By Chuck Strouse
By Scott Fishman
By Terrence McCoy
By Ryan Yousefi
By Ciara LaVelle, Kat Bein, Carolina Del Busto, and Liz Tracy
By Pepe Billete
By Ryan Yousefi
By Kyle Swenson
The federal government sold the public one version of Padilla, and now prosecutors will try to peddle a different one to a judge and jury in Miami.
Of course, none of this means Padilla isn't a terrorist. The wiretaps appear to prove that Padilla and Youssef traveled extensively throughout the Middle East, potentially meeting and training with al-Qaeda. Hassoun allegedly funded the operation.
The cryptic conversations between the defendants including those discussing soccer in Somalia portray Hassoun as a terrorist mastermind who moved his pawns around a global battlefield.
In one conversation on February 8, 1999, Hassoun refers to Padilla by his Muslim name and tells Youssef to keep cash on hand so that Padilla "is always comfortable" and that "some brothers who would like ... to follow Ibrahim's example" are given financial assistance for training.
During another conversation, on October 15, 2000, Youssef talks to Hassoun from Baku, Azerbaijan, southeast of Chechnya. Since the late Nineties, Muslim fighters have been traveling to Chechnya, a largely Sunni Muslim Russian province, to aid in its bloody separatist movement. Hassoun tells Youssef not to go to Chechnya and instead to meet up with Padilla in Afghanistan.
"I have already reached the front line," Youssef answers, seeming to refer to the war in Chechnya. "Why should I return?"
Although these types of conversations, generally excerpted without context, make up the bulk of the government's unsealed evidence against the five alleged terrorists, they aren't very convincing.
So far Hassoun has denied that his wiretapped conversations addressed anything other than promoting the fine sport of soccer. In a deposition, while being grilled by an unidentified federal official, Hassoun never wavers.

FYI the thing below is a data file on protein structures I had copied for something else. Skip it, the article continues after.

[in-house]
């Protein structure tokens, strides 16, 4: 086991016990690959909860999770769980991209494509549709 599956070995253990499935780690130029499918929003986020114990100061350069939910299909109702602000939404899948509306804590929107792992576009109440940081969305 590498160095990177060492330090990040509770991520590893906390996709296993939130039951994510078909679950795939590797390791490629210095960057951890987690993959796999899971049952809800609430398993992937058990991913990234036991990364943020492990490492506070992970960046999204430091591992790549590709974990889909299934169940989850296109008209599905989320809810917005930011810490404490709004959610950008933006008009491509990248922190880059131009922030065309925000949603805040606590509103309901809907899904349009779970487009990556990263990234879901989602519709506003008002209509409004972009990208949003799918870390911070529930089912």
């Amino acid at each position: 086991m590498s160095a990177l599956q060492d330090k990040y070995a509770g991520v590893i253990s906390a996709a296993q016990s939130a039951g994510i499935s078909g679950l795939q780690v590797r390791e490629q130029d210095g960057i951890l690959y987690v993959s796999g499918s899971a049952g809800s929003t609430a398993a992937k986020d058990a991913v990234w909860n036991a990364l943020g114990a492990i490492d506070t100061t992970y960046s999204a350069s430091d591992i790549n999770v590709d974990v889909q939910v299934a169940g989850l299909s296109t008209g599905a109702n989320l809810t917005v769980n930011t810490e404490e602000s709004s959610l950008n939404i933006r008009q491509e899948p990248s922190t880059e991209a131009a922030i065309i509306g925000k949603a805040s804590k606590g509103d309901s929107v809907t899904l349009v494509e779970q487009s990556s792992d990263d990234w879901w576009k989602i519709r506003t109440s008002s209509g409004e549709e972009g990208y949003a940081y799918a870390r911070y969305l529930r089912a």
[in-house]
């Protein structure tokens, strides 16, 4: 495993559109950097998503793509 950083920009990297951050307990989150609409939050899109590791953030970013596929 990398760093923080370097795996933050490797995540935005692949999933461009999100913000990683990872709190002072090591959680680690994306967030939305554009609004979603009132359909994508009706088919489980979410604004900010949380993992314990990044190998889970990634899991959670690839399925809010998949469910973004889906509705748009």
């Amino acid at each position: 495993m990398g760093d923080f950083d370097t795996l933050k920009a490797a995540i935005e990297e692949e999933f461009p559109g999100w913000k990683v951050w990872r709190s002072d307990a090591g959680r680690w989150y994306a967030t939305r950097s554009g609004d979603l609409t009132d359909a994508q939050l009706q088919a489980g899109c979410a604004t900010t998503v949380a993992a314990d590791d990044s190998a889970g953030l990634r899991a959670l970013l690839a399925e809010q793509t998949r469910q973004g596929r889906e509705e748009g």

Federal Official: Did you ever speak with [Youssef] in code language?
Adham Hassoun: Never.
FO: Do you have any code languages with any
AH: No, I don't....
FO: And, in 1998, it's alleged that you have a conversation, [that] you talk about [how] you have soccer equipment. Do you recall any conversation like that?
AH: No. I know he wanted he wanted to open a business, you know, and he wants to get something from here, buy equipment and stuff like that....
FO: And your assertion is that he was directly speaking just of soccer equipment?
AH: Yes ...
FO: In your conversation in 1998 with Mr. Youssef, in which he discussed soccer equipment, did you or did you not talk to him about having enough equipment to engage an enemy?
FO: You did not? Did you discuss anti-armor tools?
AH: I don't recall.
FO: But you might have?
AH: What is that again?
FO: Anti-armor tools. Did you discuss tools with him?
AH: I don't recall what we spoke [about]. I know that we spoke, that he wants to trade, and that he wants to have a soccer team and stuff like that. Other than that, I don't recall.
Padilla's trial is scheduled to begin in January. Among those eagerly awaiting it is Stephen Vladeck. He has followed the alleged Dirty Bomber's case since federal officials detained Padilla at O'Hare International Airport in 2002. As a law student at Yale University, Vladeck worked on an amicus brief that questioned the legality of Padilla's detention at a navy brig. Now Vladeck is watching from the sideline as a law professor at the University of Miami.
"The best way to describe this case is to say, öWe've come a long way, baby, and yet we've come nowhere at all,'" Vladeck says from his office in Coral Gables. "It's now been four and a half years since he was picked up, and he's still waiting for something to happen. Whether Padilla is who the government says he is this time, whether he did what he's charged with doing or not, there are scary ramifications for the American justice system."
Most troubling, according to Vladeck, is that a U.S. court has not, and likely will not, rule on whether Padilla's detention as an enemy combatant in a navy brig was legal. "It should at least shock the conscience that you can hold a citizen this long before he has his day in court," Vladeck says.
But equally troubling is the federal government's lack of credibility, he says. The charges against Padilla began as claims to the public in May 2002 that Padilla had communicated with top al-Qaeda deputies and posed an immediate and grave threat with a nuclear device. But by November 2005, prosecutors purported merely that Padilla traveled throughout the Middle East and communicated with alleged terrorist fundraisers.
And now the government's only terrorism count, which carried with it a potential life sentence, has been thrown out.
Is the government's case against the oh-so-scary Dirty Bomber falling apart?
"When the story changes so many times, it's difficult to continue to accept everything you hear at face value," Vladeck says. "There's no smoking gun here. That's immediately obvious."